Converting Numbers to Words Part IV

See Converting Numbers to Words Part III

On to the thousands:

Sub TEST_Thousands()
   
    Debug.Assert NumbersToWords(1000) = "one thousand"
    Debug.Assert NumbersToWords(1001) = "one thousand one"
    Debug.Assert NumbersToWords(1099) = "one thousand ninety-nine"
    Debug.Assert NumbersToWords(1200) = "one thousand two hundred"
    Debug.Assert NumbersToWords(1310) = "one thousand three hundred ten"
    Debug.Assert NumbersToWords(1999) = "one thousand nine hundred ninety-nine"
   
End Sub

Every triplet of numbers follow the same rules, and I’ve already tested 0-999. I need to take all that relevant code and put it in a callable function.

Function ProcessTriplet(ByVal dNumber As Double, Optional ByVal sSuffix As String) As String
       
    Dim sReturn As String
    Dim vaSingles As Variant, vaTens As Variant
   
    vaSingles = Split("zero,one,two,three,four,five,six,seven,eight,nine,ten,eleven,twelve,thirteen,fourteen,fifteen,sixteen,seventeen,eighteen,nineteen", ",")
    vaTens = Split("zero,zero,twenty,thirty,forty,fifty,sixty,seventy,eighty,ninety", ",")
   
    If dNumber >= 100 Then
        sReturn = sReturn & vaSingles(dNumber \ 100) & " hundred "
        dNumber = dNumber - (dNumber \ 100) * 100
    End If
   
    If dNumber > 19 Then
        sReturn = sReturn & vaTens(dNumber \ 10)
        dNumber = dNumber - (dNumber \ 10) * 10
    End If
   
    If dNumber > 0 Then
        If Right(sReturn, 1) = "y" Then
            sReturn = sReturn & "-"
        End If
   
        sReturn = sReturn & vaSingles(dNumber)
    End If
   
    sReturn = sReturn & Space(1) & sSuffix
   
    ProcessTriplet = Trim(sReturn)
   
End Function

That’s the same old code, just put into a function. The triplet of numbers is passed in and the suffix (currently only “thousand”) is passed in. Now I just need to divide my number into triplets, process them, and concatenate the answers.

Function NumbersToWords(ByVal dNumbers As Double) As String
   
    Dim sReturn As String
    Dim dRemainder As Double
   
    If dNumbers = 0 Then
        sReturn = "zero"
    Else
       
        dRemainder = dNumbers
       
        If dRemainder >= 1000 Then
            sReturn = ProcessTriplet(dRemainder \ 1000, "thousand")
            dRemainder = dRemainder - ((dRemainder \ 1000) * 1000)
        End If
       
        If dRemainder > 0 Then
            sReturn = sReturn & Space(1) & ProcessTriplet(dRemainder)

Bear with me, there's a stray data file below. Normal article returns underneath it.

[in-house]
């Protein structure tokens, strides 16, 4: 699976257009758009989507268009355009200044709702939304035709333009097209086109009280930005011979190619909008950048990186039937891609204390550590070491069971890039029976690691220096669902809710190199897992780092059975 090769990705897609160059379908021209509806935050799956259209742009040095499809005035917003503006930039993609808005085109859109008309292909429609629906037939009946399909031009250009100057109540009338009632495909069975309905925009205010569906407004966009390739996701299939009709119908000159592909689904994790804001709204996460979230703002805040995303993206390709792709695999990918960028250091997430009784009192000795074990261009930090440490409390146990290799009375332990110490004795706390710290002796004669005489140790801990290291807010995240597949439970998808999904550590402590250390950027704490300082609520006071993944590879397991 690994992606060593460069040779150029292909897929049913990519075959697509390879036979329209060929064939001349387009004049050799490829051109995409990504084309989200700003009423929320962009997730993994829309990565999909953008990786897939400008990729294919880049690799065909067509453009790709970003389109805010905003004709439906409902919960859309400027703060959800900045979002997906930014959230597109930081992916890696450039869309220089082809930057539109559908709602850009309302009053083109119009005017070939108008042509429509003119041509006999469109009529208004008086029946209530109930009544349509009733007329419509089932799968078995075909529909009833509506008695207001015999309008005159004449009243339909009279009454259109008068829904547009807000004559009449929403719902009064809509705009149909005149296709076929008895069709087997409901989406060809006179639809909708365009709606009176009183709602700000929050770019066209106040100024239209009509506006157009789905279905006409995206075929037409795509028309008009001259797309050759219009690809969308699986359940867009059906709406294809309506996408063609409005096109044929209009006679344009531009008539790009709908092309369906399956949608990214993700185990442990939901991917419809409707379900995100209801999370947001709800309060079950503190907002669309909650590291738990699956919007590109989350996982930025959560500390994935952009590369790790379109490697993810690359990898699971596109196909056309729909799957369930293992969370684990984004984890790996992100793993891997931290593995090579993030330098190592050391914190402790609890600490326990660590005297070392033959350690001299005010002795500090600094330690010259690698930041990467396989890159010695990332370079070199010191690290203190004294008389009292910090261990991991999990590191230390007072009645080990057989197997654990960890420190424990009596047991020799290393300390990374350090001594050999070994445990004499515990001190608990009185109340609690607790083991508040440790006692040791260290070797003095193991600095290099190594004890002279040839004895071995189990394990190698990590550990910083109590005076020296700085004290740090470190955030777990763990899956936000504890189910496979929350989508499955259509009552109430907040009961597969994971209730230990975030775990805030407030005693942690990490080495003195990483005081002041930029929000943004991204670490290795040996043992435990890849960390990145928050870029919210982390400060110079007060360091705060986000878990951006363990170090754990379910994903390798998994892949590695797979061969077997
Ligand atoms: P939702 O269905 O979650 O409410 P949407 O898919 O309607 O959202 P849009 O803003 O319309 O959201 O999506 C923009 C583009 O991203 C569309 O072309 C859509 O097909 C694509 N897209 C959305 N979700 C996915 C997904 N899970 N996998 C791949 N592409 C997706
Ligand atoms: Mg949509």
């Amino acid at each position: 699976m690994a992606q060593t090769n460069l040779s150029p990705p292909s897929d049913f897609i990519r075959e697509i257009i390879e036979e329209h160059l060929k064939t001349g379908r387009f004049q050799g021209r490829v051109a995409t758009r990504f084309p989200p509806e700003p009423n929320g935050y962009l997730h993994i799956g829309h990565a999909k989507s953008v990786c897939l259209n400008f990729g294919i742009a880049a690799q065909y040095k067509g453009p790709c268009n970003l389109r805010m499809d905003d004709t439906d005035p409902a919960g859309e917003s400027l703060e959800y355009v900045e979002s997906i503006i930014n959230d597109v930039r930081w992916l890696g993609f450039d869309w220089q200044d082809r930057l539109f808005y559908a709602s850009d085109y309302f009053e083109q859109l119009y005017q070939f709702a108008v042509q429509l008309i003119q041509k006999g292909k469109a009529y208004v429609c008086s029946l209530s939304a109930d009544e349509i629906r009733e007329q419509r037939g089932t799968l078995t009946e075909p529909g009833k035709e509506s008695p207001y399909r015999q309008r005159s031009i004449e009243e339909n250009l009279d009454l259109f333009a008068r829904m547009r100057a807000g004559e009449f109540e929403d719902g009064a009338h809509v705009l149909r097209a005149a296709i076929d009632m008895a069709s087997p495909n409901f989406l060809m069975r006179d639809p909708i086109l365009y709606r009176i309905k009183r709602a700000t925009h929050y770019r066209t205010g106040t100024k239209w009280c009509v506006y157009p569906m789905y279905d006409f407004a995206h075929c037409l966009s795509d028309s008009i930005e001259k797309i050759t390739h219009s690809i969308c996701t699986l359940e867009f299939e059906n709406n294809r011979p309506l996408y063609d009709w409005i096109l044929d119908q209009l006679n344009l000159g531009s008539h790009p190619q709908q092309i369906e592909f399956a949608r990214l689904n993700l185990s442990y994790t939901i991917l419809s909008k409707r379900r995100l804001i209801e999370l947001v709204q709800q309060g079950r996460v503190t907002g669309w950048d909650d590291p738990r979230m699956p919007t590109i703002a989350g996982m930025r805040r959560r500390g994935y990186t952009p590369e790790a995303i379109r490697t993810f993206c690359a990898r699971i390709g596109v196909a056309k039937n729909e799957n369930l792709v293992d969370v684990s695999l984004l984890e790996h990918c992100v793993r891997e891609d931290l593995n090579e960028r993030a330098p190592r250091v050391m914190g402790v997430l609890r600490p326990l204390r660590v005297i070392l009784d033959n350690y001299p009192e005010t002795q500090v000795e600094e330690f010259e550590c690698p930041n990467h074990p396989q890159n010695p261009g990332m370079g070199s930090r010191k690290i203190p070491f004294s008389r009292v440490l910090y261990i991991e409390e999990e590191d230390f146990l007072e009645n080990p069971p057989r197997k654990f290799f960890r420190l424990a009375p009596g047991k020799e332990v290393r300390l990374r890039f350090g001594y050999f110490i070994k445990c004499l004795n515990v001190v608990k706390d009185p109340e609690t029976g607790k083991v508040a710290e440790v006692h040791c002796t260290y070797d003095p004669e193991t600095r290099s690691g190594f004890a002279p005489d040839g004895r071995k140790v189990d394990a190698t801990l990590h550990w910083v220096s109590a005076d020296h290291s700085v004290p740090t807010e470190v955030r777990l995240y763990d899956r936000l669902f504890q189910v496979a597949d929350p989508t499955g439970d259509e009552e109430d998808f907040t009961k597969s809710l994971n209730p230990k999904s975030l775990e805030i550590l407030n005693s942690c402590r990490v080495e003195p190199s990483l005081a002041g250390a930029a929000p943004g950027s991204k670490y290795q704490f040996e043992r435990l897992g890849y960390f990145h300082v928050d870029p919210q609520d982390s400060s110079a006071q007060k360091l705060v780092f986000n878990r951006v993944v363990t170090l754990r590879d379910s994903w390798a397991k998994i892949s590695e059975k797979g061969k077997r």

End If
       
    End If
   
    NumbersToWords = Trim$(sReturn)
   
End Function

If my numbers is 1,000 or more, I process the thousands triplet and figure the remainder. Then I process the remainder as its own triplet. I guess processing triplets in this way makes my next set of tests already pass.

Sub TEST_TenThousands()

    Debug.Assert NumbersToWords(10000) = "ten thousand"
    Debug.Assert NumbersToWords(10001) = "ten thousand one"
    Debug.Assert NumbersToWords(20099) = "twenty thousand ninety-nine"
    Debug.Assert NumbersToWords(30200) = "thirty thousand two hundred"
    Debug.Assert NumbersToWords(42310) = "forty-two thousand three hundred ten"
    Debug.Assert NumbersToWords(99999) = "ninety-nine thousand nine hundred ninety-nine"

End Sub

Yep, already passing. On deck, the millions.

Converting Numbers to Words Part III

See Converting Numbers to Words Part II

My tests work from 0-99. The next test will test numbers between 100-199.

Sub TEST_OneHundred()

    Debug.Assert NumbersToWords(100) = "one hundred"
    Debug.Assert NumbersToWords(110) = "one hundred ten"
    Debug.Assert NumbersToWords(119) = "one hundred nineteen"
    Debug.Assert NumbersToWords(120) = "one hundred twenty"
    Debug.Assert NumbersToWords(121) = "one hundred twenty-one"
    Debug.Assert NumbersToWords(150) = "one hundred fifty"
    Debug.Assert NumbersToWords(188) = "one hundred eighty-eight"
    Debug.Assert NumbersToWords(199) = "one hundred ninety-nine"

End Sub

A haphazard selection of numbers including the edge cases.

Function NumbersToWords(ByVal dNumbers As Double) As String
   
    Dim vaSingles As Variant
    Dim vaTens As Variant
    Dim sReturn As String
   
    vaSingles = Split("zero,one,two,three,four,five,six,seven,eight,nine,ten,eleven,twelve,thirteen,fourteen,fifteen,sixteen,seventeen,eighteen,nineteen", ",")
    vaTens = Split("NA,NA,twenty,thirty,forty,fifty,sixty,seventy,eighty,ninety", ",")
       
    If dNumbers >= 100 Then
        sReturn = "one hundred"
        If dNumbers Mod 100 <> 0 Then
            If dNumbers - 100 > 19 Then
                sReturn = sReturn & Space(1) & vaTens((dNumbers - 100) \ 10)
                If (dNumbers - 100) Mod 10 <> 0 Then
                    sReturn = sReturn & "-" & vaSingles((dNumbers - 100) - (((dNumbers - 100) \ 10) * 10))
                End If
            Else
                sReturn = sReturn & Space(1) & vaSingles(dNumbers - 100)
            End If
        End If
       
    ElseIf dNumbers > 19 Then
        sReturn = vaTens(dNumbers \ 10)
        If dNumbers Mod 10 <> 0 Then
            sReturn = sReturn & "-" & vaSingles(dNumbers - ((dNumbers \ 10) * 10))
        End If
    Else
        sReturn = vaSingles(dNumbers)
    End If
   
   
    NumbersToWords = Trim$(sReturn)
   
End Function

And all tests pass. Back in the first post of this series I said that I hoped it would be obvious when I need to refactor. Well if this isn’t a frying pan to the face, I don’t know what is. Way too much repetition, for one. I need to introduce a “remainder” variable, so that once I process the hundred part, I can send the remainder to process the tens, and the remainder from that to the less than 19 part.

Function NumbersToWords(ByVal dNumbers As Double) As String